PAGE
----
Thursday, May 14, 2009

Eating in Africa

While in Kenya on our mission trip I ate every mid-day meal out in the field with our Kenyan brothers and sisters. Their food of choice for each day was ugali or rice along with boiled goat-meat stew. For the record, I am no fan of goat-meat. It was more grissle and fat than meat and quite chewy. I would chew for a good while and then realize that it wasn't going to get any smaller. I knew it was a generous offering they had set before me and so I would swallow hard and choke it down. While there are many things about our Kenyan experience I will miss, goat at mealtimes will be easily replaced now by hamburgers and tacos.

To wash down the goat-centered meals, the pastor I was working with was inclined toward boiling hot "goat-milk tea." After walking five miles down dusty trails in an area located on the equator, there's nothing more satisfying than a boiling hot cup of goat-milk tea...oh what I wouldn't have done for a big drink from Sonic.

Spending time in the third world brought home the truth of the the Model Prayer of Jesus. He taught us to pray, "Give us this day, our daily bread." For people who can't really be sure of where their next meal will come from, particularly in a time of drought, the prayer takes on a whole new meaning. Even a "goat-centered" dining experience can become a gift from God.

Twenty Minutes to Save Your Marriage

I read an article today by Mike Seaver. It was titled, "Twenty Minutes to Save Your Marriage." It is simple and insightful. He broke it down this way:

The first 5 minutes when he woke up in the morning
The last 5 minutes before he said goodbye for work
The first 5 minutes when he walked in the door from work
The last 5 minutes before he said good night

For the complete article and application go to:

For God So Loved the World...

Two days ago, I returned from a church mission trip to Kenya. I have returned home with my head still spinning. Thirteen of our church members joined with seven other Americans and forty African nationals in an effort to share the good news of Jesus with the people in the area of Makindu, Kenya. The thirty-two churches we were partnering with had prepared well. We saw great results and the hand of God at work in the experiences of each day.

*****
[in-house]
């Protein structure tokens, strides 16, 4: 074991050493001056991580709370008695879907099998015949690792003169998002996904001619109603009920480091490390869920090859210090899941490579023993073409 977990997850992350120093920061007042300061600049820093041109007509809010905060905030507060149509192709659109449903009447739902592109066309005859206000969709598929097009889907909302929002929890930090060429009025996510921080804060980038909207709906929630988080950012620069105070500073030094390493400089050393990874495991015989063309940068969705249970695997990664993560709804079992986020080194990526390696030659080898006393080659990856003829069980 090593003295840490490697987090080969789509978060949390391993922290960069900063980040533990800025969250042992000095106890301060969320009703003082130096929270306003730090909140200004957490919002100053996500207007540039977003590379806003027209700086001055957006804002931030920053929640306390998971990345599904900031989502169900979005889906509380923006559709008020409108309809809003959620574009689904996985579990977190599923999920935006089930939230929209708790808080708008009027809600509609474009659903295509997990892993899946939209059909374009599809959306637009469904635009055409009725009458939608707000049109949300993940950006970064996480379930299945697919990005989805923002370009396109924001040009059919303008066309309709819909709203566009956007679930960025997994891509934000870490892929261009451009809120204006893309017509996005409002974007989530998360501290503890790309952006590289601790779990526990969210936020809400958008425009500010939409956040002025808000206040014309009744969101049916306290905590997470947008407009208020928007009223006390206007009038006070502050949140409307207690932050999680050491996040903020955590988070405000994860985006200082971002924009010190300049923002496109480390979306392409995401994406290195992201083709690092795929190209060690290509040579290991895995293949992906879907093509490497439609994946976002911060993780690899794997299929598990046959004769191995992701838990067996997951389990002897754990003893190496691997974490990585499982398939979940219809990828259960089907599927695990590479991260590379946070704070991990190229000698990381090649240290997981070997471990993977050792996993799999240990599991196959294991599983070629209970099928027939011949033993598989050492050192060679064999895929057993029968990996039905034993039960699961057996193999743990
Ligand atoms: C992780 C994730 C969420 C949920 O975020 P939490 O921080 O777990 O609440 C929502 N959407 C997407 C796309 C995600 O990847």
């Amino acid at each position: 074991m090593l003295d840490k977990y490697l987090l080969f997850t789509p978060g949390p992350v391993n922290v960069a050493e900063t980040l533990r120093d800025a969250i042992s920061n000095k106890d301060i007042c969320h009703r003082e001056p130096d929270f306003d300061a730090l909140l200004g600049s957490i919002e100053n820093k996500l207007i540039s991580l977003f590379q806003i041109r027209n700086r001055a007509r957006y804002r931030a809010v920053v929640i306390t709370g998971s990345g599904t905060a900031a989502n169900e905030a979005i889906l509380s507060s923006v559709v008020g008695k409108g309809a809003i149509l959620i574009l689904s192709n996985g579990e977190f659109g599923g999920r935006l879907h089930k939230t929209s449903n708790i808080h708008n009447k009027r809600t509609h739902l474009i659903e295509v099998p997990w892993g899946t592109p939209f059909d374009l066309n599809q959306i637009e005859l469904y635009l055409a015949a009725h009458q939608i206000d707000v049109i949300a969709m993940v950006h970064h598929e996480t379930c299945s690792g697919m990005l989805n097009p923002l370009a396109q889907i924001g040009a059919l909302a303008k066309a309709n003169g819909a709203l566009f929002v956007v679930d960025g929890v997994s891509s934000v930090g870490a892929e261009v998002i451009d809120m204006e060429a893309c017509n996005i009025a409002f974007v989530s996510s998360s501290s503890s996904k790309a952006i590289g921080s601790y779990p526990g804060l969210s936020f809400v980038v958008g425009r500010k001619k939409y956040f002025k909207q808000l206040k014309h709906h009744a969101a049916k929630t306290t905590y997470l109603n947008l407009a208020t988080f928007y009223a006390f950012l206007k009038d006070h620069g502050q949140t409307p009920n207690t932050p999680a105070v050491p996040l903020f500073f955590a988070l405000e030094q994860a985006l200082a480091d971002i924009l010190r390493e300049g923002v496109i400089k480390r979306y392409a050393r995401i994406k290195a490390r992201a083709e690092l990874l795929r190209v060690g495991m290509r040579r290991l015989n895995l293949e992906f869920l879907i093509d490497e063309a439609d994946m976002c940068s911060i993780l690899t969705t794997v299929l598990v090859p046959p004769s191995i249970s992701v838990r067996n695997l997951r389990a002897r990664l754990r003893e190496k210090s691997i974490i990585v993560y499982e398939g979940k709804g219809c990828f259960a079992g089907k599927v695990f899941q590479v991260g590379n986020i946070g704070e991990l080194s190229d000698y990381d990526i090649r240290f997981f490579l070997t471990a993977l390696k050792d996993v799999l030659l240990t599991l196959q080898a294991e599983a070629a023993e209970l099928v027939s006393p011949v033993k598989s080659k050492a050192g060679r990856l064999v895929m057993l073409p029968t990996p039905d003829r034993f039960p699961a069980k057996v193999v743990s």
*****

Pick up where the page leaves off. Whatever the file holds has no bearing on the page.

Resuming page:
We also saw the third world. Transitioning from the suburbs of north Dallas to that world is strange. Transitioning from that world back to the land of the "rich, young ruler" is stranger still. The people I spent time with lived in houses made of tree branches and mud with thatched roofs. They cooked all their meals over open fires. I visited families within a five mile radius of the Muambani Baptist Church where my efforts were centered. None of them had electricty. None of them had running water or a water well. I found less than a dozen who had ever seen a television, computer, or movie.

The people asked questions about America. "We have heard that the houses are close together in America. Where do you have to take your goats for grazing?" They asked, "How far to do you have to walk to fill water jugs for your home?" and "Do you know Obama?" They couldn't begin to grasp life in America and how dramatically different it is from their own lives. I feel certain that if you dropped them into our culture and took them to a movie with special effects or into a Walmart, their heads would simply explode.

In one day I encountered several of the things typical on the African continent - AIDS, malaria, typhoid, and tuberculosis. Infant mortality rates are high. Life expectancy is low. Education is so far behind the western world is hard to imagine how they could ever catch up. On top of all that, a drought is severe in Kenya with little measureable rainfall in two years. Relief organizations are keeping people alive (especially in urban centers). Animals are dying in rural areas.

The most famous verse in the Bible may be John 3:16. It says, "For God so loved the world, that He gave His one and only Son, that whoever believes in him, should not perish, but have eternal life." For nine days we were on the ground telling that story and loving people Jesus gave His life for. We worked on some of the other things too and there remains much more to be done. An affluent suburban world can't ignore a rural, sick, uneducated, primitive third world. Jesus loves them too.